DVD Players

Pioneer DV 575A – spookily similar to all other silver DVD players

Four.  A Toshiba ‘something or other’, a Pioneer DV 575A and a Sharp DV SV97H.  The first two are region-free which means they will play discs bought in the US and everywhere else.  The Pioneer is hooked up to the Sony TV and the Toshiba and Sharp are in boxes in the loft.  The resolution of a standard DVD is 576 horizontal lines, which, not coincidentally, is the resolution of a CRT TV screen.  Some later DVD players and most Blu-ray disc players will ‘upscale’ the quality of a standard DVD so that if you play it on a High Definition (HD) TV it won’t look as though the screen has been smeared with Vaseline and that all darkness is actually green, not black.  And DVD is short for Digital Versatile Disc, not Digital Video Disc.  Makes no sense but few things in tech ever do.  The fourth machine is a Panasonic DMR ES20D which is a DVD player and recorder and a Freeview tuner.  At least we think it will pick up Freeview, never having tested the possibility.  It has a pre-Freeview digital tuner from the days when you had to pay to subscribe to services such as Top-Up TV.  Remember that?  There was a relatively short window between DVDs becoming mainstream and initiating the need for recordable DVDs and hard disc drive recorders arriving.  Having a physical copy of a recorded TV programme now seems almost quaint.  Even recording onto a hard disc will eventually become redundant as on-demand and catch-up services proliferate.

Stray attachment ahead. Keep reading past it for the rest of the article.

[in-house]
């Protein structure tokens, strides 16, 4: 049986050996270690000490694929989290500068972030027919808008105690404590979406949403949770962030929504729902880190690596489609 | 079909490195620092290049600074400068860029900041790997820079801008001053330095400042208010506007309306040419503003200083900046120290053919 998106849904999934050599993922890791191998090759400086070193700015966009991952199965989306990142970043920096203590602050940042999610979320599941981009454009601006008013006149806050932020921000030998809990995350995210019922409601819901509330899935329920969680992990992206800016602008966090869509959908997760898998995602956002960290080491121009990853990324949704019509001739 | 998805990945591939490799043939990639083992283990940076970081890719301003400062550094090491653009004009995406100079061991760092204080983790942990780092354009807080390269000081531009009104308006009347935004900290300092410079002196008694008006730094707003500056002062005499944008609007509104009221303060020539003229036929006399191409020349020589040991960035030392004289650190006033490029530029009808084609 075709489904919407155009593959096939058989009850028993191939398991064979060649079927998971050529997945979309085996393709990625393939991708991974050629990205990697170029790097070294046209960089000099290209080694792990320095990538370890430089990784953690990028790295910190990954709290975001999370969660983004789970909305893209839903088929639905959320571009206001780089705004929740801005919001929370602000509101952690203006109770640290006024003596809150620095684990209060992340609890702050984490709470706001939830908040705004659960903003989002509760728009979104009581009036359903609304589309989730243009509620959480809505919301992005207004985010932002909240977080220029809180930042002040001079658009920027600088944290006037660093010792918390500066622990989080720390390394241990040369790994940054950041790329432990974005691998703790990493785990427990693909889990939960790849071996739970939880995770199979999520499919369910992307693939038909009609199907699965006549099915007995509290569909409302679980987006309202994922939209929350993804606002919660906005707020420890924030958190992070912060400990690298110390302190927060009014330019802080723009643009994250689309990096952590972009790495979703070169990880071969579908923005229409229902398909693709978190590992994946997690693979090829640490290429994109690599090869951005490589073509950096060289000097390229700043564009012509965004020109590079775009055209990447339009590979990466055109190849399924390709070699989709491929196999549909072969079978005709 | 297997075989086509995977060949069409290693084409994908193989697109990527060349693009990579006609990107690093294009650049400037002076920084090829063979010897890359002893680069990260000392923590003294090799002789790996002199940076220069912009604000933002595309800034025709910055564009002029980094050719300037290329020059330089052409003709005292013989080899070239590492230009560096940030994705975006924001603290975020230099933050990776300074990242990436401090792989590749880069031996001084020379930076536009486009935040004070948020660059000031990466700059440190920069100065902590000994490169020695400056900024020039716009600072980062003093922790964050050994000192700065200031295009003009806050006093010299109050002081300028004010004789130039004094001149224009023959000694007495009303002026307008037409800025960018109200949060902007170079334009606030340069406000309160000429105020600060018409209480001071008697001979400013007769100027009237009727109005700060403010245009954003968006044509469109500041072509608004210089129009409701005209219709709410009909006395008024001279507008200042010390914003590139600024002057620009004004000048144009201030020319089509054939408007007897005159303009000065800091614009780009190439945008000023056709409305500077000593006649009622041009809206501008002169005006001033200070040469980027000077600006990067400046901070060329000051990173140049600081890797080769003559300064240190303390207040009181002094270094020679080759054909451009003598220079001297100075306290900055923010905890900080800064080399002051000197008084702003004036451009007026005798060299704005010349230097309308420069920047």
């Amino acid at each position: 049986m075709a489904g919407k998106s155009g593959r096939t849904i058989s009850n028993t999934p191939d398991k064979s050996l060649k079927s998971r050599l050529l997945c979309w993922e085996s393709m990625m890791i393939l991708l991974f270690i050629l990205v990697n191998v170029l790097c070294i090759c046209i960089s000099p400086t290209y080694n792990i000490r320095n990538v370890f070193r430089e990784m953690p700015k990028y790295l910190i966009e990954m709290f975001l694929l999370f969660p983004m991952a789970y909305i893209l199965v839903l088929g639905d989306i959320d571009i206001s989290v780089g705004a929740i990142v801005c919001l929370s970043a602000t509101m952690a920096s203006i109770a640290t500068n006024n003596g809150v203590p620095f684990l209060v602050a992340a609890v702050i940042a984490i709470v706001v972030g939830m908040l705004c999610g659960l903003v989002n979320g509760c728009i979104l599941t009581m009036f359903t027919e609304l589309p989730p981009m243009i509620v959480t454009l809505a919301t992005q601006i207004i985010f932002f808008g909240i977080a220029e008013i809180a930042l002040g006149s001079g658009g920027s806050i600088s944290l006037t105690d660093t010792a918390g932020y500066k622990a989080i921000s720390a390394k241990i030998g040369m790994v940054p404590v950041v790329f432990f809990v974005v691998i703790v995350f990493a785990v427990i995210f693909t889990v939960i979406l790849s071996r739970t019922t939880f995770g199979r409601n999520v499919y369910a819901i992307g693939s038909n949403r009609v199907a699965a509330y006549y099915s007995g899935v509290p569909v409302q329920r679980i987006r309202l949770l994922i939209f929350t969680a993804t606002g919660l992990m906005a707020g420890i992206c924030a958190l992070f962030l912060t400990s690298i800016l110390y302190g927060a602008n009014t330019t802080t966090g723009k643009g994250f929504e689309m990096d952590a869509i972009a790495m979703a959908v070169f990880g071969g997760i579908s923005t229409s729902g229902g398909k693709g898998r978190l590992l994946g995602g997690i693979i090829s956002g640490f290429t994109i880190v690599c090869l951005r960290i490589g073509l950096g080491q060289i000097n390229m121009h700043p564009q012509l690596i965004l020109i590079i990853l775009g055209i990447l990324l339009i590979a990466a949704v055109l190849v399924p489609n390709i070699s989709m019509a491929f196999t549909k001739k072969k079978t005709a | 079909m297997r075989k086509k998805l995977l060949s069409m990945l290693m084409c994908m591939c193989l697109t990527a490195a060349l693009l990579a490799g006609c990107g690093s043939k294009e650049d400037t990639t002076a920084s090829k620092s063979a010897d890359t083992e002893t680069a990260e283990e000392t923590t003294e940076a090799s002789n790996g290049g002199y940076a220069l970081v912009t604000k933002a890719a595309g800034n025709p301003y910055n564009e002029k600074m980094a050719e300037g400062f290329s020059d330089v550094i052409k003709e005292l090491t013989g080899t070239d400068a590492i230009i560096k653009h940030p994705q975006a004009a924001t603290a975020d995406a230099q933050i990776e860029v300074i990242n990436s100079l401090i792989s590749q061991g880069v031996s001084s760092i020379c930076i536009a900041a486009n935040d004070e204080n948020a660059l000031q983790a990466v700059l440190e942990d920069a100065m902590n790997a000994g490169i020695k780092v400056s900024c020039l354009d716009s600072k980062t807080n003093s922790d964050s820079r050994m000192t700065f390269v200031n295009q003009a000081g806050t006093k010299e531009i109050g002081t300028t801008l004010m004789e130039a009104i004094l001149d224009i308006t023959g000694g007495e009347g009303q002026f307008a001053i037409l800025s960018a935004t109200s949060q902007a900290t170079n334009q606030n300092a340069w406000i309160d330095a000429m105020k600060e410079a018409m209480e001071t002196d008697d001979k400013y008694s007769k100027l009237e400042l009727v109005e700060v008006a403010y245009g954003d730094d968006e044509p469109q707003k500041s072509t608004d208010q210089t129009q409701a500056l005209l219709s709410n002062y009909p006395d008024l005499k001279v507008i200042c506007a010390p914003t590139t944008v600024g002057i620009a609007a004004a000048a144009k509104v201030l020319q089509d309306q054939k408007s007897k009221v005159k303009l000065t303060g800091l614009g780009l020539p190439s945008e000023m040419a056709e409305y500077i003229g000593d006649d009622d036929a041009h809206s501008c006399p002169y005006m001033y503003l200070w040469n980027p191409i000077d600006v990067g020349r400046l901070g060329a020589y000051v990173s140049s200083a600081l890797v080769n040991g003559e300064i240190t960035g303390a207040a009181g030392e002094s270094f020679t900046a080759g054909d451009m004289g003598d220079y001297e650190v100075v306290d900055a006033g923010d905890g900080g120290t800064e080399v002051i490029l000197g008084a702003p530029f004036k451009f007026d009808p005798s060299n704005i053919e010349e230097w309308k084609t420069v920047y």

Laserdisc Player

Once loved, now an embarrassment

One.  A Pioneer CLD D515. Before the CD-sized DVD came along 12-inch laserdiscs were the cutting edge of home entertainment. But they owed more to vinyl LPs than CDs because they were, for the most part, analogue in both sound and vision.  Also, somewhat tragically, the resolution of such discs is only 440 horizontal lines, so they will look utterly shite if displayed on a High Def  TV that can display 720 horizontal lines (HD Ready) or 1080 horizontal lines (Full HD).  And you could only get 60 minutes on each side, so at some point during a movie you’d have to flip the disc over.  TF has only four laserdiscs: Jaws, 2001 – a Space Odyssey, Chinatown and Blade Runner.  All great films and all rendered far prettier on Blu-ray disc.  The CLD D515 is where it’s been for many years: boxed and lofted.